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Grant Details

Grant Number: 5R01CA055348-05 Interpret this number
Primary Investigator: Schiff, Melissa
Organization: University Of New Mexico
Project Title: Epidemiology of Cervical Dysplasia in Am Indian Women
Fiscal Year: 1998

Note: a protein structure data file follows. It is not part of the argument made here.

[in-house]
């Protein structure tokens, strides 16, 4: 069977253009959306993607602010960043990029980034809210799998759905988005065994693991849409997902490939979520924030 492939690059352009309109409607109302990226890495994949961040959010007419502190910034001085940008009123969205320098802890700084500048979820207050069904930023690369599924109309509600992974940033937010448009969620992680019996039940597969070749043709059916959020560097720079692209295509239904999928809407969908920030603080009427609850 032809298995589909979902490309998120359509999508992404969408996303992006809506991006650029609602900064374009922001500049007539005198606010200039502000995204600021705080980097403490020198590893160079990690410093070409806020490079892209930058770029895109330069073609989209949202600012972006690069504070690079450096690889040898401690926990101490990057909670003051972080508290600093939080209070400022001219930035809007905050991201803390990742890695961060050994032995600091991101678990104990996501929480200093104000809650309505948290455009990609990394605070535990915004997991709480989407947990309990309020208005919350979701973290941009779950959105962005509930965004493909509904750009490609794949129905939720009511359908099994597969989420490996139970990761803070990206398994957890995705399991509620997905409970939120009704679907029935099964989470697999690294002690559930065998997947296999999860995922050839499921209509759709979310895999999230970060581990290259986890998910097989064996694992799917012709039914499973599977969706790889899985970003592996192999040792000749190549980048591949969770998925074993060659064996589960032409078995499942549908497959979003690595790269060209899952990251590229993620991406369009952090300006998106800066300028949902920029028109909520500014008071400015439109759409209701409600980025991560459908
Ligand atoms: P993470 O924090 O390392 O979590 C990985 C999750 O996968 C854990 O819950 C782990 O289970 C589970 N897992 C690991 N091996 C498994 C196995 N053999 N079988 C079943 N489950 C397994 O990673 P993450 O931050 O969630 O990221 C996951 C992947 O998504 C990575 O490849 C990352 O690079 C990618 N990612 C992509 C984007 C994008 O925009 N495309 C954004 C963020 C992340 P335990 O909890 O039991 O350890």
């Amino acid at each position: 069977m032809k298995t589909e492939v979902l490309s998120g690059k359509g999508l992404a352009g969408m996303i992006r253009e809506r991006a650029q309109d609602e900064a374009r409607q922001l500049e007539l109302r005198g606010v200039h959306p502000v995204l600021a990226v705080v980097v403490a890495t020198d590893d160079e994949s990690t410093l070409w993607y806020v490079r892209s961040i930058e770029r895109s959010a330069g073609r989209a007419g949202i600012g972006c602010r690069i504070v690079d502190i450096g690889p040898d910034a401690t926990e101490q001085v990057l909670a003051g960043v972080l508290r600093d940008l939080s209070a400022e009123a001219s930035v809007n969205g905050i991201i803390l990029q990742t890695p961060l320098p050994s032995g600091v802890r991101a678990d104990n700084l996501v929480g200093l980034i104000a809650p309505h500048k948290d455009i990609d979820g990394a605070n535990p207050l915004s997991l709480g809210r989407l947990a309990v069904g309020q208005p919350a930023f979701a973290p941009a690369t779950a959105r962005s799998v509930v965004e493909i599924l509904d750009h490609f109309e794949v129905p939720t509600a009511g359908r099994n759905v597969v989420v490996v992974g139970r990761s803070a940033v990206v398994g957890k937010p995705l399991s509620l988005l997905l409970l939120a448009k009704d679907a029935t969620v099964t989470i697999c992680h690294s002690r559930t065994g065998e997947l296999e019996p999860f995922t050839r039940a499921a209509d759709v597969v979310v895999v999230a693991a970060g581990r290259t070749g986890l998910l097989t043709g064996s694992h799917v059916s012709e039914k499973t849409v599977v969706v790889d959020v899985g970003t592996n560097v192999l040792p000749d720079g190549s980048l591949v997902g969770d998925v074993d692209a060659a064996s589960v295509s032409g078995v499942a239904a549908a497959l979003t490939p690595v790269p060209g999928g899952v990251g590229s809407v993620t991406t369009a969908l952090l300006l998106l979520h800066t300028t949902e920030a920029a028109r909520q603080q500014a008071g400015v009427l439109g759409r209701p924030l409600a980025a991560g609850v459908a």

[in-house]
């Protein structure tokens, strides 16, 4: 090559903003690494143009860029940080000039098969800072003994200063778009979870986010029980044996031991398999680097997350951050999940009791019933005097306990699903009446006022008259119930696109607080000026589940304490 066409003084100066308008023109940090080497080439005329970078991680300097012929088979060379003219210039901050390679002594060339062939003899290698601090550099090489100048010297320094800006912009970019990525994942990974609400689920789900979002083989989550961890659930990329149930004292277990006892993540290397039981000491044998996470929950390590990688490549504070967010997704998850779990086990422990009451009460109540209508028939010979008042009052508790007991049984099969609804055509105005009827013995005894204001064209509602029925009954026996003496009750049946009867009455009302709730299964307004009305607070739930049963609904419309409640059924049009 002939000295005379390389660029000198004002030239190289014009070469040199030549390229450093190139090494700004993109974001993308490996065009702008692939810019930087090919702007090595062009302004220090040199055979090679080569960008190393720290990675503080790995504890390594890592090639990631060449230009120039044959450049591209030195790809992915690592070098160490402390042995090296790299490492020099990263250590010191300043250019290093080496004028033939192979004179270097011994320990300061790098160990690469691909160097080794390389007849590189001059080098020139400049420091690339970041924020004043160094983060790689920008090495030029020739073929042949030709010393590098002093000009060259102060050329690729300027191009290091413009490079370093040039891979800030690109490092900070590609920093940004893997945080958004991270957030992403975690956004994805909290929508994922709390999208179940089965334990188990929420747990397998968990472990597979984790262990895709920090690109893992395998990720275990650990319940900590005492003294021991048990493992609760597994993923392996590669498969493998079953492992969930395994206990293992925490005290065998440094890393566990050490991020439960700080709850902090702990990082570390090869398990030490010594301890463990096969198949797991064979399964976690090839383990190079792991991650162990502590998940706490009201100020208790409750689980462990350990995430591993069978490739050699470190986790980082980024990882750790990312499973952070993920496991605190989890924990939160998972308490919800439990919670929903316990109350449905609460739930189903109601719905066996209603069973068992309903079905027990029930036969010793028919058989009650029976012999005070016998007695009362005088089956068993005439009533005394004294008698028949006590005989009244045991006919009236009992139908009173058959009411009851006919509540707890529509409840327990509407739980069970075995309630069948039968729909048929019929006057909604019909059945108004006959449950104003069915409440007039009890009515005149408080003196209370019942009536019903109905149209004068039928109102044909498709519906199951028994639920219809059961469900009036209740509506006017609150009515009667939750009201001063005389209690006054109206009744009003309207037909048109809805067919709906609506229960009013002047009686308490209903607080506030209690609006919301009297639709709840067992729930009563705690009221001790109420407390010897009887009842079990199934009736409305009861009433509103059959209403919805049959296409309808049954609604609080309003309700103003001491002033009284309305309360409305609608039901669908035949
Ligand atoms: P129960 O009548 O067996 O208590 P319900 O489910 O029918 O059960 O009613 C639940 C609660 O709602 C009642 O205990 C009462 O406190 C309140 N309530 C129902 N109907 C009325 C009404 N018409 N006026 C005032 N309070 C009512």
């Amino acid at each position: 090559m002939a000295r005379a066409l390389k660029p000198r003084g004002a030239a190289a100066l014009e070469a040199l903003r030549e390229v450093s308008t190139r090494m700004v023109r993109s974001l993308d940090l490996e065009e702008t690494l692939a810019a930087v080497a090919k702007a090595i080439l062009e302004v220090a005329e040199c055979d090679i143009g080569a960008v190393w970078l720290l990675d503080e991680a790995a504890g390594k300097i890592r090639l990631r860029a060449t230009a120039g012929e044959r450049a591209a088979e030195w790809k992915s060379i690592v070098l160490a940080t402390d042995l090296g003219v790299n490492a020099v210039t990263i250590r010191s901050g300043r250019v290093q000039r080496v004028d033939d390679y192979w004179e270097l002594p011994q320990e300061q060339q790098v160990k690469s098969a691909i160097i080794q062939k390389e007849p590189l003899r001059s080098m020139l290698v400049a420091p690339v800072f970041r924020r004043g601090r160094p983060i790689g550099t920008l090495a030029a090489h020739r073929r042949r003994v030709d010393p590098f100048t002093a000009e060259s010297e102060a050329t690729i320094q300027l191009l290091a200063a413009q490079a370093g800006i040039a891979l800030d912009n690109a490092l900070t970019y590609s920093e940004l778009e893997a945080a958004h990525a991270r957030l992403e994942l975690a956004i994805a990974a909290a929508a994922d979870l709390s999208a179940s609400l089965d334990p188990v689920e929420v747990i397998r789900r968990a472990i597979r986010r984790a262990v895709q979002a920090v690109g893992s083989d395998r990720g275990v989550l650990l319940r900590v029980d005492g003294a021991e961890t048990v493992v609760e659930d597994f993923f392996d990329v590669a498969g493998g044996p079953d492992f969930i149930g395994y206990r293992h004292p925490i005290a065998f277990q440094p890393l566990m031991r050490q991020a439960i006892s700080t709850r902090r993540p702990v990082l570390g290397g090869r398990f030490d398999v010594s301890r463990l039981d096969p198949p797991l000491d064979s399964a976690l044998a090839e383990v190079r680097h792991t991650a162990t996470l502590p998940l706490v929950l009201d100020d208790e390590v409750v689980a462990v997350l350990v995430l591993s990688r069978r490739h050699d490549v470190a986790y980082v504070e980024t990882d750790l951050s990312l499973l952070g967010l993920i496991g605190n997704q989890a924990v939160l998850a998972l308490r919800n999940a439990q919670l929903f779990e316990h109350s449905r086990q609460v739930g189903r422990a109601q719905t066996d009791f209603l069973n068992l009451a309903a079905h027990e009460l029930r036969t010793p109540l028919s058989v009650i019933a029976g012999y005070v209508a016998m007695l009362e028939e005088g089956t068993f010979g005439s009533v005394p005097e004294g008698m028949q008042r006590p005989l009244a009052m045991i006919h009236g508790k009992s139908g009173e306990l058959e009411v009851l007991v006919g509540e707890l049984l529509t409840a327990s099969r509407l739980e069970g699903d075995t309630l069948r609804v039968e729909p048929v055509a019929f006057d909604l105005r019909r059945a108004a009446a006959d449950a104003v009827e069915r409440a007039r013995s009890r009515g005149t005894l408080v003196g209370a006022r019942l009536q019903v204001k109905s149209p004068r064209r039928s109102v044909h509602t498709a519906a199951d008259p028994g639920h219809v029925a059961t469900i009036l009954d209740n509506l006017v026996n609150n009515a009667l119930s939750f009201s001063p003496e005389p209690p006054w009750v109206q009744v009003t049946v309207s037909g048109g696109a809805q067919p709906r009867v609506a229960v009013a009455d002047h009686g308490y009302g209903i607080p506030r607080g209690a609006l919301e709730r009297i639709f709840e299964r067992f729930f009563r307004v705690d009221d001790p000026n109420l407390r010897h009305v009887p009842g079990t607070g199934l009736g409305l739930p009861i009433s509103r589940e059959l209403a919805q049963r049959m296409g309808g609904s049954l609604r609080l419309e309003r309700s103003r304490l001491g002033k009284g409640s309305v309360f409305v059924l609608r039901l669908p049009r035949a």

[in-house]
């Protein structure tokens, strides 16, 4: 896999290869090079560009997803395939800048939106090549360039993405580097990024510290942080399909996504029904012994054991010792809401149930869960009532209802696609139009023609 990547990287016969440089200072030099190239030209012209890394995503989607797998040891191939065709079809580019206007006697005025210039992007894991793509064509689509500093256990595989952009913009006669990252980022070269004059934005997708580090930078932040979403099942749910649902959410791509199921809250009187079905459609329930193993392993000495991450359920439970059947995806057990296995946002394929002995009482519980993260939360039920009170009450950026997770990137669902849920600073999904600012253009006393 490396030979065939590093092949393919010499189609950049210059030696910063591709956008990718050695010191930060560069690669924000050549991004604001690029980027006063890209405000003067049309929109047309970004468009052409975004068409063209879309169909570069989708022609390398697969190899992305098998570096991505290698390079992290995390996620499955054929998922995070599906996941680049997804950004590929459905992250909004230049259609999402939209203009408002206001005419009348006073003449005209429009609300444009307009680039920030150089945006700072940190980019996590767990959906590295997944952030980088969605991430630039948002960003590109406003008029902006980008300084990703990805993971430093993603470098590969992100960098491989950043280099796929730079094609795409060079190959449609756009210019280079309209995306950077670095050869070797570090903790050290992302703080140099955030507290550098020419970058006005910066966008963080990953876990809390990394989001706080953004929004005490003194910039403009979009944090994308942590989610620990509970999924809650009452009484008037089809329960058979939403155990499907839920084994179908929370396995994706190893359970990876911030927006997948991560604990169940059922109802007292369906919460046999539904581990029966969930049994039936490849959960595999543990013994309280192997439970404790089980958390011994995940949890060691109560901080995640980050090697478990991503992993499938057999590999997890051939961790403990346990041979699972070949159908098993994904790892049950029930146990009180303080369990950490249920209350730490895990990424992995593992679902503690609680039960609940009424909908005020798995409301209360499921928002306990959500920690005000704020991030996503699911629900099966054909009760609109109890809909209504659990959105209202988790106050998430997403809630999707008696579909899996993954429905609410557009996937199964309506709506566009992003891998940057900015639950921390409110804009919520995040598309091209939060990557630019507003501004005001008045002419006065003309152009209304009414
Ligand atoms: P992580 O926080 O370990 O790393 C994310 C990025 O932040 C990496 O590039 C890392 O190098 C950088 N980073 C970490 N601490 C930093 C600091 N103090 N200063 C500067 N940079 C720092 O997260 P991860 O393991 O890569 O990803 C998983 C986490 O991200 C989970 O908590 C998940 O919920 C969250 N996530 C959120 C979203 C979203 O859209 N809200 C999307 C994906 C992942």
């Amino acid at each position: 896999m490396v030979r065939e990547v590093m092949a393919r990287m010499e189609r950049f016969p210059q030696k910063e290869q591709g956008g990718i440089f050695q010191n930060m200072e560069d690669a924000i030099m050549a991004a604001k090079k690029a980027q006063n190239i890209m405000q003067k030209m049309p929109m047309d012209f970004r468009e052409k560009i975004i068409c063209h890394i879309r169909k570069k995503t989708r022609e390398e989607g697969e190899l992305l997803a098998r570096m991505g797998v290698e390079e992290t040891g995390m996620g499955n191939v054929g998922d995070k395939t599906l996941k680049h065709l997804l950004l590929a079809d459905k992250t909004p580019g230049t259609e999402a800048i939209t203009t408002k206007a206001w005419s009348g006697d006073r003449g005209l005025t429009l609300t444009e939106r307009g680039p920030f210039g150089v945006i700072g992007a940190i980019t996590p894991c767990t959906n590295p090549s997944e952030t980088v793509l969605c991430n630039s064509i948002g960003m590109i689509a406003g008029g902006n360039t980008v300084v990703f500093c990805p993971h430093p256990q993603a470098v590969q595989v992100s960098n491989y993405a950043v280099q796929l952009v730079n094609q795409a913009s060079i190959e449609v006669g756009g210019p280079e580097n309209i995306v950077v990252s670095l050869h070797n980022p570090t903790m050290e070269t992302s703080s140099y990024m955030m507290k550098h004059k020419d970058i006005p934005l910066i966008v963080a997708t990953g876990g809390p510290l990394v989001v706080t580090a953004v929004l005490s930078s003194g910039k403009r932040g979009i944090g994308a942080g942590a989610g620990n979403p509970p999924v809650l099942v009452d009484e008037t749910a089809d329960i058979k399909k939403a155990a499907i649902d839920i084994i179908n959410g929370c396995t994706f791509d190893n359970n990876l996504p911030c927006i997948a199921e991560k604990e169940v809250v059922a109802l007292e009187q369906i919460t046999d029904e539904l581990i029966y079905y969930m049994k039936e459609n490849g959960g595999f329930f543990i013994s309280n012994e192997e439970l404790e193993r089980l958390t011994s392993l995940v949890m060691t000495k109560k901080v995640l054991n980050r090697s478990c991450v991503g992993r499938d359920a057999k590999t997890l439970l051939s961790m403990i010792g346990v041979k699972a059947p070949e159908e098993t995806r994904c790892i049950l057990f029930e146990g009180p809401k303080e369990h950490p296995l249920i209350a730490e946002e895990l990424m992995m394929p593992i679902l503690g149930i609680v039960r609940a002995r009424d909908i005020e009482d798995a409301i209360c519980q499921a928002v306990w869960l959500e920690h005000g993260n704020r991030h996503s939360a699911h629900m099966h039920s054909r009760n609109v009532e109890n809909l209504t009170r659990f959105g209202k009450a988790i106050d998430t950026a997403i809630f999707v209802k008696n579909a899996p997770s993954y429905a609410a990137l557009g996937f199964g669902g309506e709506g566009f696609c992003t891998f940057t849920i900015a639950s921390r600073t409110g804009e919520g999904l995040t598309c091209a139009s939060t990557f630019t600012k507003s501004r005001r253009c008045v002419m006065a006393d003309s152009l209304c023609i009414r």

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Although cervical dysplasia is a major cause of morbidity in women worldwide, few published studies have assessed the risk factors for its development. American Indian women are at high risk for development of both cervical dysplasia and cervical cancer, yet published data are scant that identify the risk factors for the development of cervical lesions in this minority group. To assess the risk factors for the development of moderate dysplasia, severe dysplasia, and carcinoma in situ in New Mexico's American Indian women, we propose to conduct a case-control study at several Indian Health Service-affiliated outpatient clinics. The study design incorporates an integrated approach to investigate the relationship of numerous exposures in the development of high-grade dysplastic cervical lesions. Data will be obtained from study participants through extensive interviews, physical and colposcopic examinations, microbiologic studies, serologic studies of antibodies to sexually transmitted disease agents, and laboratory studies of cervical cytologic and histologic specimens. Interviews will be specifically directed to assess the associations of sexual behavior, past sexually transmitted diseases, contraceptive techniques, hygienic practices, cigarette smoking, and micronutrient consumption in the development of cervical dysplasia. Laboratory studies will be primarily directed to assessment of effects of current and past sexually transmitted infections, plasma micronutrients, and presence of specific HLA alleles in the development of cervical dysplasia. This research will identify risk factors for development of high-grade cervical dysplasia among American Indian women in New Mexico. This research will also allow comparison of prevalence and patterns of risk factors for cervical dysplasia in American Indian women with data obtained from a similar, recently completed study in New Mexico Hispanic and non- Hispanic white women. Thus, from an etiologic perspective, the investigation will allow evaluation of heterogeneity of risk factors for cervical dysplasia among culturally-diverse populations in the same geographic region. From a public health perspective, this research should lead to prevention strategies that will ultimately decrease the rates of cervical dysplasia and cervical cancer, particularly among the high-risk American Indian women of the Southwest.

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